So, with a few tweaks, this recipe for Tofu with Snap Peas from Whole Living magazine (more and more a great resource for vegetarian meals) is ideal for summer. I simply replaced the red pepper with fresh, chopped mint from the garden, sprinkled the whole dish with the juice of one lime and garnished with a copious dose of chopped cilantro. I also replaced the sugar with maple syrup.
Cilantro is so incredibly cleansing, balancing and cooling that we add it to almost everything in our home. We are fortunate because we were just given a generous handful of cilantro seeds, aka Coriander, for our garden. We use a lot of coriander in our cooking, grinding the seeds from whole, so we are familiar with these beautiful balloon-shaped gems. Still, holding this gift in my hands, I couldn’t help but marvel at the intelligence, the deliciousness, the potency and the medicine within.
We have a perfect spot for them – a place where we were growing sunflowers, until someone thought they were weeds and yanked the newborns right out. It was the next day before I noticed they were gone. I cried on the spot. It was as if something had been ripped out of me and tossed away. Considered useless, ugly, a waste.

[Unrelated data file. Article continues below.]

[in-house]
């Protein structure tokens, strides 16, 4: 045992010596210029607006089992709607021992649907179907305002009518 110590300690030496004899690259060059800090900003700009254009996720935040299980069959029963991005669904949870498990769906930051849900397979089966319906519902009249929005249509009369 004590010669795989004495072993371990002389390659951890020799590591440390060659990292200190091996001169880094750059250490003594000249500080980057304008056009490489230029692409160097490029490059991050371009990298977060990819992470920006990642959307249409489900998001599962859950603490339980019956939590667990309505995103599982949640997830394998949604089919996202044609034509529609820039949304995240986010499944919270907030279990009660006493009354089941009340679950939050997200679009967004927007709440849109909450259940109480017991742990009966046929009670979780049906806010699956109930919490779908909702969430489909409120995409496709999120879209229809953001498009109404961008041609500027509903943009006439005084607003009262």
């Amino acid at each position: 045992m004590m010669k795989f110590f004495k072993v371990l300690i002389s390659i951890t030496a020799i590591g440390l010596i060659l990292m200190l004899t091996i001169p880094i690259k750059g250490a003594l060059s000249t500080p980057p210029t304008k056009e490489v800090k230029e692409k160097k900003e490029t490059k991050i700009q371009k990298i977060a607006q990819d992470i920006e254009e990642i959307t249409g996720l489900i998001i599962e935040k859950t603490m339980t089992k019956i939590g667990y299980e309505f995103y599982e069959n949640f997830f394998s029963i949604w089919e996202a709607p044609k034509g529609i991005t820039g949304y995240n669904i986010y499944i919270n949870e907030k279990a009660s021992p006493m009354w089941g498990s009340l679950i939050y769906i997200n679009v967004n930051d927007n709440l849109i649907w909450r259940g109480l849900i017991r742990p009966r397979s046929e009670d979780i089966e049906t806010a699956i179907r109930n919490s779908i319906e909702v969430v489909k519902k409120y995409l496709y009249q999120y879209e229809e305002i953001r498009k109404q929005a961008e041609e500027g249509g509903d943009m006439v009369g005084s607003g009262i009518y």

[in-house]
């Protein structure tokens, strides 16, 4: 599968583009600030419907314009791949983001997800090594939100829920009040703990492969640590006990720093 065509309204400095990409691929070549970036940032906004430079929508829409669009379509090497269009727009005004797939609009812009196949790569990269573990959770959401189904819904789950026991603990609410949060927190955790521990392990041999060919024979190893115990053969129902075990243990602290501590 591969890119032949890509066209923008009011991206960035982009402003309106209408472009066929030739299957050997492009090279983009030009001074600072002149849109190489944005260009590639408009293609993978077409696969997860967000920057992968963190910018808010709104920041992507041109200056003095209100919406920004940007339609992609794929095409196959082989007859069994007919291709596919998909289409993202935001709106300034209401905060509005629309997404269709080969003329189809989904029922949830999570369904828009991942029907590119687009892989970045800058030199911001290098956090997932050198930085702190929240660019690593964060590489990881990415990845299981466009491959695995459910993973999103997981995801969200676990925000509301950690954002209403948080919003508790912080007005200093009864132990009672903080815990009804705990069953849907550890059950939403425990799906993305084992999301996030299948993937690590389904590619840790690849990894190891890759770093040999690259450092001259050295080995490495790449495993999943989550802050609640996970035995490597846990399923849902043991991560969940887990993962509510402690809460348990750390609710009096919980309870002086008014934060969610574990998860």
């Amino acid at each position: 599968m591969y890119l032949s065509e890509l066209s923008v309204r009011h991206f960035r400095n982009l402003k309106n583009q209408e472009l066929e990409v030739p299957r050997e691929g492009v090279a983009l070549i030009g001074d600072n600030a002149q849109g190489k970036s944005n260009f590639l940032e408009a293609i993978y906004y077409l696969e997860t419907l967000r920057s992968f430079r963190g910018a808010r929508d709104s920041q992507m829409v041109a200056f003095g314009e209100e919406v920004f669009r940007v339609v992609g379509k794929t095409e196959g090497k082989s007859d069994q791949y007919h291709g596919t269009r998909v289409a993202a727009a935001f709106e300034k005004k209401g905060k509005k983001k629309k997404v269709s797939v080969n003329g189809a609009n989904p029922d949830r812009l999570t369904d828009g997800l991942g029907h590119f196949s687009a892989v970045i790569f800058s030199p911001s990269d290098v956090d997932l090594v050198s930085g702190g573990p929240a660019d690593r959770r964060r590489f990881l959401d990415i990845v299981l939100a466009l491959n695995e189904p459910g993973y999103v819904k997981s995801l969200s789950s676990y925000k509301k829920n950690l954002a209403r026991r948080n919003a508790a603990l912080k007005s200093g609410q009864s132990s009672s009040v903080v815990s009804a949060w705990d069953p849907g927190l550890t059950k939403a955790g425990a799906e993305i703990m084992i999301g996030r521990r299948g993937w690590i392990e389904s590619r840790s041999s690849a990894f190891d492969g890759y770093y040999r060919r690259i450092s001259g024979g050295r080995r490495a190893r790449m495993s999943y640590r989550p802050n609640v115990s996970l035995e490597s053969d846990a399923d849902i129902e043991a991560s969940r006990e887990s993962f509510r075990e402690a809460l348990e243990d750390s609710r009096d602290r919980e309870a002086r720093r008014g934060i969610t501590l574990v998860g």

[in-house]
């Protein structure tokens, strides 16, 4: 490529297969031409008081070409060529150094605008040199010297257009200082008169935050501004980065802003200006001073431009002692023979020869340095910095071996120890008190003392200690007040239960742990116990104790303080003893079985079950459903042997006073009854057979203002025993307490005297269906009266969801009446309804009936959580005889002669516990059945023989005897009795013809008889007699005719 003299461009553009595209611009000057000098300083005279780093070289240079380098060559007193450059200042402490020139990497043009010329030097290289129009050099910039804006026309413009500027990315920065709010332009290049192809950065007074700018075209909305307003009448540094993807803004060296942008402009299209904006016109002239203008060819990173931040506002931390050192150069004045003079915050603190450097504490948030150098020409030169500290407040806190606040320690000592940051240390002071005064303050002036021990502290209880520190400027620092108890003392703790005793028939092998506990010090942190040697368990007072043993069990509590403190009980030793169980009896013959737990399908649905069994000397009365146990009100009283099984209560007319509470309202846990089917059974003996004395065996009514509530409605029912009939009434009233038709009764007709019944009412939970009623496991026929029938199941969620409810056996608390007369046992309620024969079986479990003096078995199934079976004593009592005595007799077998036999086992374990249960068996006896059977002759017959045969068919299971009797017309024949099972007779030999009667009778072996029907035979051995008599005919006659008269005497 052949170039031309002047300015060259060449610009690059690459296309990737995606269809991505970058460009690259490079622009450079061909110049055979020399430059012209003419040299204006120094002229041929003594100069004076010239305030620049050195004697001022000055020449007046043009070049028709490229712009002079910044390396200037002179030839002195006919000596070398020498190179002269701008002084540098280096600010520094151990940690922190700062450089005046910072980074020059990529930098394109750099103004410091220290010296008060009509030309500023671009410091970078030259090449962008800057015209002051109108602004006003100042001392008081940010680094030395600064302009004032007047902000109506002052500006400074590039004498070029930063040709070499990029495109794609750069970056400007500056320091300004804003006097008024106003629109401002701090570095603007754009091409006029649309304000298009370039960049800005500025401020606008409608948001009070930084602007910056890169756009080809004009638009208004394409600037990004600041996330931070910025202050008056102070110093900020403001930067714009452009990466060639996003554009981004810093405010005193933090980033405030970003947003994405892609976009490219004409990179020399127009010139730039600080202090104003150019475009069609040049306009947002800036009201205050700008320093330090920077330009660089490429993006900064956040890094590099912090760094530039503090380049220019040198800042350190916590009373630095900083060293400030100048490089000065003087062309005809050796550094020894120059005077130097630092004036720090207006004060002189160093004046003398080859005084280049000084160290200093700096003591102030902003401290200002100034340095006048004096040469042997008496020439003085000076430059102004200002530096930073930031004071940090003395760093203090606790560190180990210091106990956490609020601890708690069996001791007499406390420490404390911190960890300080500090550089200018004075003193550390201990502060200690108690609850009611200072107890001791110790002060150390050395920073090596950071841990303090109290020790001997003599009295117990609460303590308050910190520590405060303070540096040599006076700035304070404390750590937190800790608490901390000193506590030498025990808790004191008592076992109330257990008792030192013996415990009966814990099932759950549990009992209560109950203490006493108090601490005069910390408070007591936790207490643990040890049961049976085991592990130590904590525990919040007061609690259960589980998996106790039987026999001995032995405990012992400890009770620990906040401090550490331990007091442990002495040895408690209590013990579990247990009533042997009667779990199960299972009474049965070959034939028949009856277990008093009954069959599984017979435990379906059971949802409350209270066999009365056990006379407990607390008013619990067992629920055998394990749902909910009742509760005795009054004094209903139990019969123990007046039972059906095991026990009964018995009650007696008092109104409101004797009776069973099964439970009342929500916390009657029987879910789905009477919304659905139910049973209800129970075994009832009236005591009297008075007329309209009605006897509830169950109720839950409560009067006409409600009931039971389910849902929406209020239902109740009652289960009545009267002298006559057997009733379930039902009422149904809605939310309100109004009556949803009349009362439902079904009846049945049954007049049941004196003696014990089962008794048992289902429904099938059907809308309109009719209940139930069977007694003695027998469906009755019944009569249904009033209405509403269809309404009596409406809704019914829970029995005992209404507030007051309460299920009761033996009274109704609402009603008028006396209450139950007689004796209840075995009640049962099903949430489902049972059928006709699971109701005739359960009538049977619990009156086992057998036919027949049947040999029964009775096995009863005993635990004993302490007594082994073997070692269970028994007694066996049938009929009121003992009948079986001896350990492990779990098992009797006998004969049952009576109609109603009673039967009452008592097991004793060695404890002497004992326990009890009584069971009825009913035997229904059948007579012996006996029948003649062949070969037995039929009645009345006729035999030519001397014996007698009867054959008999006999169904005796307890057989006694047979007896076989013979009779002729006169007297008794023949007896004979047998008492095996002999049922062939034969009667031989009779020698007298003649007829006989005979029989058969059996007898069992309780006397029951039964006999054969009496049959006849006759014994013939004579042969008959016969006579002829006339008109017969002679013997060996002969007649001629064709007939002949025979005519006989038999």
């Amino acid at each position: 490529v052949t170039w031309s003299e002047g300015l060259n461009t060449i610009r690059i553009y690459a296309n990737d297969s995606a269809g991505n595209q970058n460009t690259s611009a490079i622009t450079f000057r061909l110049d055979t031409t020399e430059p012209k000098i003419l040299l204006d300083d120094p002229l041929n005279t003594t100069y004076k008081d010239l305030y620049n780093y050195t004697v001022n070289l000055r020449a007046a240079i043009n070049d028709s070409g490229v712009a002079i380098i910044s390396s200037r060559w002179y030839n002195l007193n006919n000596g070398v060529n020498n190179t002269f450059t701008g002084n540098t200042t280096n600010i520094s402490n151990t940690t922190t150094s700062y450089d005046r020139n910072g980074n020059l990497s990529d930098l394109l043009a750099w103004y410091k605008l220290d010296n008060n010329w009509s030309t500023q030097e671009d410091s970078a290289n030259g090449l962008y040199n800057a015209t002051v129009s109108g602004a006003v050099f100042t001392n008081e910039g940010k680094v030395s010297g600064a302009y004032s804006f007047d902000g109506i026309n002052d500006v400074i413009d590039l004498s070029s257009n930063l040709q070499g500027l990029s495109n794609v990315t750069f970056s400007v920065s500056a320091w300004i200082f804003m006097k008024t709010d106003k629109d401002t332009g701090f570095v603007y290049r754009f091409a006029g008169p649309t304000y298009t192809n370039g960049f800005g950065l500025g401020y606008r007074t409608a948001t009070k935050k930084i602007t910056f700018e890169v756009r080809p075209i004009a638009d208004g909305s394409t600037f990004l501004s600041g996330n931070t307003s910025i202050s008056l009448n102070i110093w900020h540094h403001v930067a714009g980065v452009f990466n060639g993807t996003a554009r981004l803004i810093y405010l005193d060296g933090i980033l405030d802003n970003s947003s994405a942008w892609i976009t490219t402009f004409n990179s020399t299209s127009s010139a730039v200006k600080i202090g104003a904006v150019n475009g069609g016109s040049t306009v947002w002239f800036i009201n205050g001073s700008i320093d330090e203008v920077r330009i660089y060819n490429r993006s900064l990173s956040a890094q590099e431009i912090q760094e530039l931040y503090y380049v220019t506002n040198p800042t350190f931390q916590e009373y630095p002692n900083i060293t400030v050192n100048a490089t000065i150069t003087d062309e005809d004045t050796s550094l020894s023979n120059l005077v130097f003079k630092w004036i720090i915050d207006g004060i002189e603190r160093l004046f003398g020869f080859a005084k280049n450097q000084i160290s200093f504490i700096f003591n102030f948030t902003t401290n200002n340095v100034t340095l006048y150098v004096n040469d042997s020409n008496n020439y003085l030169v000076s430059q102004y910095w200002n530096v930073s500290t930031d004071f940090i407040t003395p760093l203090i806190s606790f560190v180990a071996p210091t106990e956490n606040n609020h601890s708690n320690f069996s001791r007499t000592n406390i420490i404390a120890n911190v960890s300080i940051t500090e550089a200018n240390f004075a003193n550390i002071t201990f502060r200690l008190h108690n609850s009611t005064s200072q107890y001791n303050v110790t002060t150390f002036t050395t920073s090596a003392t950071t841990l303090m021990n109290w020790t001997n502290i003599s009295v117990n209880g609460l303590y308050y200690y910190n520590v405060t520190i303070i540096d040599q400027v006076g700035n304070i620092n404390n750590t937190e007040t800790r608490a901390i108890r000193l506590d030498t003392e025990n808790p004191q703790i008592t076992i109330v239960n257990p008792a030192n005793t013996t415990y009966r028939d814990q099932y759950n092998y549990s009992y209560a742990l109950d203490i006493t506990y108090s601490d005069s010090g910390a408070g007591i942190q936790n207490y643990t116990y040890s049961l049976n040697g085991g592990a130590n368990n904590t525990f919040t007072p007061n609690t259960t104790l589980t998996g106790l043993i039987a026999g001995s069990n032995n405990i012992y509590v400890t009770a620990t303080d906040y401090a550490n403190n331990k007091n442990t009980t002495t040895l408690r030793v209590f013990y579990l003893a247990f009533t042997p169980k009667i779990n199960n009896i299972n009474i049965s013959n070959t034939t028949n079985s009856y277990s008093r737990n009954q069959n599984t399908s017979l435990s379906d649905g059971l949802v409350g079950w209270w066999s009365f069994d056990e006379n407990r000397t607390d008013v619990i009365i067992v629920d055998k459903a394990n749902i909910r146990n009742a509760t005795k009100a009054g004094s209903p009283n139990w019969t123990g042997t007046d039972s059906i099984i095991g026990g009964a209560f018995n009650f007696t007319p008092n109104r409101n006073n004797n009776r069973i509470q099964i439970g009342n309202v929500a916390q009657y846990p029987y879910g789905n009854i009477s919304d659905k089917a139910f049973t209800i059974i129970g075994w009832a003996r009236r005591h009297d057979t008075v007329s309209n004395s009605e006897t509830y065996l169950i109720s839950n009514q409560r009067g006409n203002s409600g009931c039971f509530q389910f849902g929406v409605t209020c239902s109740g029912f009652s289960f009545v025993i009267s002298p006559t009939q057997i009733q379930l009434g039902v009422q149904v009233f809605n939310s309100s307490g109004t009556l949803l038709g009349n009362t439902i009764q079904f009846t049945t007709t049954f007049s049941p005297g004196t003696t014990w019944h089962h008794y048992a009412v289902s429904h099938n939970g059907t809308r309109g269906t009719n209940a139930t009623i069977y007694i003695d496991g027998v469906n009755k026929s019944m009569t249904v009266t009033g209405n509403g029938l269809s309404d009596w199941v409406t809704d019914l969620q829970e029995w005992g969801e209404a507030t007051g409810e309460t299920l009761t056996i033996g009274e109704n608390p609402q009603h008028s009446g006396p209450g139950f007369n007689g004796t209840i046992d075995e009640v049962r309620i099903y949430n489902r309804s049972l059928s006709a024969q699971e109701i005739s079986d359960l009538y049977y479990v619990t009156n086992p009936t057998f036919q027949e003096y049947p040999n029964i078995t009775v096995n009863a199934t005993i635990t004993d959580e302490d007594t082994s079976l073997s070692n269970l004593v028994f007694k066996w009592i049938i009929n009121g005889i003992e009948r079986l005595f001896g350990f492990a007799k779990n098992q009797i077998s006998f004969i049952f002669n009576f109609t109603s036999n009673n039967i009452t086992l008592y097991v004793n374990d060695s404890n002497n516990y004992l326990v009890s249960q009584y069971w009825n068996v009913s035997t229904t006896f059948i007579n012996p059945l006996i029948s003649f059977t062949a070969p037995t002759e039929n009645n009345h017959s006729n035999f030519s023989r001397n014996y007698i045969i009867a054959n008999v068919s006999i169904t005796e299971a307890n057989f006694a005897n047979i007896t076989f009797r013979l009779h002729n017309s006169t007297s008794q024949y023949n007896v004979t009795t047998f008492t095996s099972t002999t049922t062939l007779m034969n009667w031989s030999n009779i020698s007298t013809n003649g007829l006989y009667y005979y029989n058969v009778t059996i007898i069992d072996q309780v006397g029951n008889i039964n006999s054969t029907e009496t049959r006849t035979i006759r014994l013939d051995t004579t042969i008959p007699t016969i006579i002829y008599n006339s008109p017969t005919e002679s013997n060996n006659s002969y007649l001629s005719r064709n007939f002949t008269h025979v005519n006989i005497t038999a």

Silly, I know, but I had nurtured the sunflower plants from seeds, soaking them first, transferring them to the ground, watching over and cultivating them carefully, protecting them from our neighborhood’s stalking ravens, researching their power to purify soil, and then writing a whole blog about it…
But Coriander seeds blossoming into Cilantro will fill the gaping emptiness and restore our garden to whole. And then one day, before summer is over, we’ll be able to make Tofu and Snap Peas with our own home-grown Cilantro.
Nature’s exquisite cycle of renewal is the reminder I need today, that we, too, are nature and our powers of regeneration are every bit as great.